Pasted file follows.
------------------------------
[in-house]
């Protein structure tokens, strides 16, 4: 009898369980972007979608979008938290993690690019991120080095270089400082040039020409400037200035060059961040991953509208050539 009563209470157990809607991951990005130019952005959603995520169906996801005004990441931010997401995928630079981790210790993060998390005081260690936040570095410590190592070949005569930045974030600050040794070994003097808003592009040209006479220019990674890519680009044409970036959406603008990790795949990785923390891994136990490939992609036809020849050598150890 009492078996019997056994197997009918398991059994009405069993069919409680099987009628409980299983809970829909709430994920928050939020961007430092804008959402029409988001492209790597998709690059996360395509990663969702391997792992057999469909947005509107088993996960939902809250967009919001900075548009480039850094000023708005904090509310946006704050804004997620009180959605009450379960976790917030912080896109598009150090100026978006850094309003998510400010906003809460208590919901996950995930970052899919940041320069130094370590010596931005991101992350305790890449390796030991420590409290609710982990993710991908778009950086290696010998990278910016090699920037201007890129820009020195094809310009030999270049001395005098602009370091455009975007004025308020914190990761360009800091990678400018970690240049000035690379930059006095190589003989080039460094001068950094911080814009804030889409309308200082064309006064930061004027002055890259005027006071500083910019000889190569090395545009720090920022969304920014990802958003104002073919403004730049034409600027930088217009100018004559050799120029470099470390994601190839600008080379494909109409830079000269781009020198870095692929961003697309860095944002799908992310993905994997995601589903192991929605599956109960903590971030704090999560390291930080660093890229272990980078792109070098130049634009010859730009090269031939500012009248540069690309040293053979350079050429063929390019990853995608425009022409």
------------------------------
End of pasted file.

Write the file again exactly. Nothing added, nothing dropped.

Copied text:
[in-house]
């Protein structure tokens, strides 16, 4: 009898369980972007979608979008938290993690690019991120080095270089400082040039020409400037200035060059961040991953509208050539 009563209470157990809607991951990005130019952005959603995520169906996801005004990441931010997401995928630079981790210790993060998390005081260690936040570095410590190592070949005569930045974030600050040794070994003097808003592009040209006479220019990674890519680009044409970036959406603008990790795949990785923390891994136990490939992609036809020849050598150890 009492078996019997056994197997009918398991059994009405069993069919409680099987009628409980299983809970829909709430994920928050939020961007430092804008959402029409988001492209790597998709690059996360395509990663969702391997792992057999469909947005509107088993996960939902809250967009919001900075548009480039850094000023708005904090509310946006704050804004997620009180959605009450379960976790917030912080896109598009150090100026978006850094309003998510400010906003809460208590919901996950995930970052899919940041320069130094370590010596931005991101992350305790890449390796030991420590409290609710982990993710991908778009950086290696010998990278910016090699920037201007890129820009020195094809310009030999270049001395005098602009370091455009975007004025308020914190990761360009800091990678400018970690240049000035690379930059006095190589003989080039460094001068950094911080814009804030889409309308200082064309006064930061004027002055890259005027006071500083910019000889190569090395545009720090920022969304920014990802958003104002073919403004730049034409600027930088217009100018004559050799120029470099470390994601190839600008080379494909109409830079000269781009020198870095692929961003697309860095944002799908992310993905994997995601589903192991929605599956109960903590971030704090999560390291930080660093890229272990980078792109070098130049634009010859730009090269031939500012009248540069690309040293053979350079050429063929390019990853995608425009022409």